Investing

Market timing step 2: going back in

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  • Jan 14th, 2021 11:00 am
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Oct 14, 2015
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Is this what's know as Stock Market Herd Immunity To Everything? (SHITE)

1221 markets.png
Member
Nov 30, 2017
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Toronto
My transition to cash plan didn't go as planned over the past few weeks as there were a few good opportunities and it was good to participate in more recovery. I'm not feeling too optimistic about the next few months with marshal law being prepositioned in front of Trump, virus mutation and generally feeling market not realizing vaccine =/= "back to normal", and a potential Dem senate next month. Therefore, I've gone mostly cash today. Will keep Gold, Oil/Energy for better or worse, and likely EV (stop loss). Will be too preoccupied IRL over the next few weeks so one less (big) thing to be thinking about.  
Sr. Member
Aug 16, 2015
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damn well that's going to leave a mark. many of my stocks down 3%. lets see if this is the start of something big.

good thing everyone isn't wildly bullish and bought lots of put protection.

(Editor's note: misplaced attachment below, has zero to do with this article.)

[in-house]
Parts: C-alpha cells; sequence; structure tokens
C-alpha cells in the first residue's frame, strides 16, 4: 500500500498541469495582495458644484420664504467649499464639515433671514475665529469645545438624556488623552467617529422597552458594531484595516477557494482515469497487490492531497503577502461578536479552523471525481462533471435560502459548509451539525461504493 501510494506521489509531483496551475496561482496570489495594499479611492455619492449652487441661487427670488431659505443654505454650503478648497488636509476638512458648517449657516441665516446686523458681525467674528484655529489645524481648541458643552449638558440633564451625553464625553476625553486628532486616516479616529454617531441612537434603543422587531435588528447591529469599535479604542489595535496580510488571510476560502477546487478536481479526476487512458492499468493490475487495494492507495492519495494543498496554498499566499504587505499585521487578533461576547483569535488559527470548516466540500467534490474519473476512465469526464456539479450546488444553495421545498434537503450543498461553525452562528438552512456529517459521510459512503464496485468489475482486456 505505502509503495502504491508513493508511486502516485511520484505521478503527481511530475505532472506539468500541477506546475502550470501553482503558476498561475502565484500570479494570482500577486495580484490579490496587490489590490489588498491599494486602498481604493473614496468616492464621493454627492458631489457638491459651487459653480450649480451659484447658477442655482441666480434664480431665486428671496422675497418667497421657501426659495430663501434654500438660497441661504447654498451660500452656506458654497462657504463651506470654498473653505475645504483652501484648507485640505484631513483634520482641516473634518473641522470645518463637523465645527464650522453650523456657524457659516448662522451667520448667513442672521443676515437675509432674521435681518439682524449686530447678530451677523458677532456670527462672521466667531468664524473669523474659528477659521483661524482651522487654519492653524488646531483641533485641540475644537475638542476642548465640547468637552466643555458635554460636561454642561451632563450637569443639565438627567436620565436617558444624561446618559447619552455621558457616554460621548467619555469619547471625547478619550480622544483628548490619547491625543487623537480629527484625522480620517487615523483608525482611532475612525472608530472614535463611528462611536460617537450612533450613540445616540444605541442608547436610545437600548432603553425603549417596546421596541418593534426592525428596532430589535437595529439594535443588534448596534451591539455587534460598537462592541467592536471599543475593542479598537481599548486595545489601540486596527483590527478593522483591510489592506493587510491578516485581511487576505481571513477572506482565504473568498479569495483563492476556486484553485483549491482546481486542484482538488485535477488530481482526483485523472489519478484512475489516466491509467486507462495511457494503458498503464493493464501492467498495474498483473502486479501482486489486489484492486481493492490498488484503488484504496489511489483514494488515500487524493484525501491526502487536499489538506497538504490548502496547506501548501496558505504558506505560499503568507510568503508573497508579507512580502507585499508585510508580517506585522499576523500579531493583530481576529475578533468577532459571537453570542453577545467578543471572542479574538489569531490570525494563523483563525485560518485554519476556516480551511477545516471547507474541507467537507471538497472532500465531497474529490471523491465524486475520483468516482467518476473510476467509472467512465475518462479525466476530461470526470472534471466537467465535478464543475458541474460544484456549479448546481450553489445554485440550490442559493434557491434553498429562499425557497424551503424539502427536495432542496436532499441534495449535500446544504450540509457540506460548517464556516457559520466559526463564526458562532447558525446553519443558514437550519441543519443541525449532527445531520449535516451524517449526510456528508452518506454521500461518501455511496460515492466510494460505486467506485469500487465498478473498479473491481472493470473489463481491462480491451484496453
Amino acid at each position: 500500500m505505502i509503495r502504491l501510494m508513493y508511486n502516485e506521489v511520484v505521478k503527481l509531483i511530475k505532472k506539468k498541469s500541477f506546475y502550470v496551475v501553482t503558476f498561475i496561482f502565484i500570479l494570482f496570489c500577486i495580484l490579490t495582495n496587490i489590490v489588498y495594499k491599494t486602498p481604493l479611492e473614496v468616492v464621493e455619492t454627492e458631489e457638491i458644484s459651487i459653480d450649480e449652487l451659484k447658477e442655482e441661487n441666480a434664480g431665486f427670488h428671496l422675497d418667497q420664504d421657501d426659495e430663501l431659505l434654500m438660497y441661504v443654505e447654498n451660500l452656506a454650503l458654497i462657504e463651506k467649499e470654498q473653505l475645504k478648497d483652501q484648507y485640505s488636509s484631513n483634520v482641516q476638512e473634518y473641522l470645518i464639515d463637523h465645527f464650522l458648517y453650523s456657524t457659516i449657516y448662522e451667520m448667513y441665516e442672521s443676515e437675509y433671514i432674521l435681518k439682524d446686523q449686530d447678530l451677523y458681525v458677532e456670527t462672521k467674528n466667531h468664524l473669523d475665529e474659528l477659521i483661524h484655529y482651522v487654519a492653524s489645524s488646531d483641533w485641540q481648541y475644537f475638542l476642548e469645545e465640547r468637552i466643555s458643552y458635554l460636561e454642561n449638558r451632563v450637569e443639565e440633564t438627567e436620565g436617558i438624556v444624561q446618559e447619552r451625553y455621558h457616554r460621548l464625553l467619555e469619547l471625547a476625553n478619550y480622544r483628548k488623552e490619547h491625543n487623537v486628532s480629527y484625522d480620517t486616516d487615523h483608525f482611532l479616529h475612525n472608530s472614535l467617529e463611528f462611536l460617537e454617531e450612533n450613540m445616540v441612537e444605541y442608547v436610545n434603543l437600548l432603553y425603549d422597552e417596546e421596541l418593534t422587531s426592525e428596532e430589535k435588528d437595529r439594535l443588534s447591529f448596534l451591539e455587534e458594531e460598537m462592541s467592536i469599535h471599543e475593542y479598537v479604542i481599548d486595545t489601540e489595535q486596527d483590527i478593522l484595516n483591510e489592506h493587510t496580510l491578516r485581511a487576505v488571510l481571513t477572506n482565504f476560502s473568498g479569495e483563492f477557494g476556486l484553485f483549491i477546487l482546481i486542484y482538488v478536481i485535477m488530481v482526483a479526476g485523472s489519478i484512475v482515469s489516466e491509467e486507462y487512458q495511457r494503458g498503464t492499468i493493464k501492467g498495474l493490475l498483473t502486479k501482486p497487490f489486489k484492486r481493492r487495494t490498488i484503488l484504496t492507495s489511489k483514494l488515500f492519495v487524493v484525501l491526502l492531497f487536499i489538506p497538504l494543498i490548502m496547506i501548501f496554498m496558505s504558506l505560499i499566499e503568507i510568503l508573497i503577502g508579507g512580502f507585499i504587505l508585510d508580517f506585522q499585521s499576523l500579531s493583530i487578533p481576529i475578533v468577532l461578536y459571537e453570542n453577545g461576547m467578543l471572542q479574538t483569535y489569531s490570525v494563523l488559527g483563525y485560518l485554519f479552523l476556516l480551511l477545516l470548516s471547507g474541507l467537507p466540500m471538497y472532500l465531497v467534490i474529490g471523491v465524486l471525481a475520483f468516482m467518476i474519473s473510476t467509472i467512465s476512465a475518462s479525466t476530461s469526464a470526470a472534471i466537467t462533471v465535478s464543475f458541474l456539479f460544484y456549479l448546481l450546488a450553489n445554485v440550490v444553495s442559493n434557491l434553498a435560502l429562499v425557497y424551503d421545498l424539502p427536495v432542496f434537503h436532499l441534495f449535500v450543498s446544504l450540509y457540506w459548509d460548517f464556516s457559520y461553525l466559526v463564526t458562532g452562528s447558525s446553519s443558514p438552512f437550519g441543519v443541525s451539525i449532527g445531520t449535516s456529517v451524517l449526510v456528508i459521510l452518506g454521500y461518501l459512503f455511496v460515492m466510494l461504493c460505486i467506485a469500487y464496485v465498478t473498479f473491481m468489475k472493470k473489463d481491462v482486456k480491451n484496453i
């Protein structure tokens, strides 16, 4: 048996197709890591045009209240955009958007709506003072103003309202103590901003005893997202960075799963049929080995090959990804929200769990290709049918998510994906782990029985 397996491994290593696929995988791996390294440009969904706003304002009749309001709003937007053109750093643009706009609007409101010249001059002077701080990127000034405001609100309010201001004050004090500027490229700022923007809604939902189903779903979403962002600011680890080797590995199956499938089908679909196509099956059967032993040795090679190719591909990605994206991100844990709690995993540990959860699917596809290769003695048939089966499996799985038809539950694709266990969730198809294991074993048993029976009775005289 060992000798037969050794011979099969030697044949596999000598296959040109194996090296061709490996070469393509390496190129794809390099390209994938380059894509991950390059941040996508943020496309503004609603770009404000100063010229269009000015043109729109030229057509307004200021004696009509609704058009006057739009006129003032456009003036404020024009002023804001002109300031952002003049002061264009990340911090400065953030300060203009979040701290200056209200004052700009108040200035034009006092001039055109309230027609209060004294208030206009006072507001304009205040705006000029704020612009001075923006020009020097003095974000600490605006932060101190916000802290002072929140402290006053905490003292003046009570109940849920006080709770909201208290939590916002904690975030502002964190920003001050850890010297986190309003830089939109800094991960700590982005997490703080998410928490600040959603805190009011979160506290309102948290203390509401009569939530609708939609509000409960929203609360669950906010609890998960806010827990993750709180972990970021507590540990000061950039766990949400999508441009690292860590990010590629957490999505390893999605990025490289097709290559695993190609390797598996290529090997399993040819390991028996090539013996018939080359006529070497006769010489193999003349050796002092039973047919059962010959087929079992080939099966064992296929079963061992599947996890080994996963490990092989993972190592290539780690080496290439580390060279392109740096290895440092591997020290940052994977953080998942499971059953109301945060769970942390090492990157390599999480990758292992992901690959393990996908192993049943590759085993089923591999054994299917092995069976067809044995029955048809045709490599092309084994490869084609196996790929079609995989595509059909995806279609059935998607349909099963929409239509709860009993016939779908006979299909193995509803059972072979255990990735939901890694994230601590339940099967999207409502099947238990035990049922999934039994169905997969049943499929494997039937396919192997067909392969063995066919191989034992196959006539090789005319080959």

Member
May 2, 2019
409 posts
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Vancouver
IrwinW wrote: I'd like to see a 20% correction over the next six weeks, but I wouldn't count on it.
Is that EMA-233 on the weekly chart? Fancy! Also, random.

Yeah, I wouldn't count on a correction here at all. There were unprecedented moves down and up this year. This extra momentum can drive the move further than the historic norm.

Bulls are in control. It may change on an unexpected news event (not COVID-related or US politics news, those are noise). Or if some resistance builds up, which takes time, months normally. Or if euphoria emerges like a year ago, so far no. The most likely case is for the bull market to continue. Less likely, a gradual decline. My unscientific estimate is 4+ months is a normal duration for a bear market (20+% decline), 8+ months for a bull market. The fast moves of 2020 won't be a new norm.
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yvrbanker wrote: Is that EMA-233 on the weekly chart? Fancy! Also, random.
Nope, neither fancy or random, but something I've been experimenting with after seeing this post from a guy who has a lot of success in precious metals.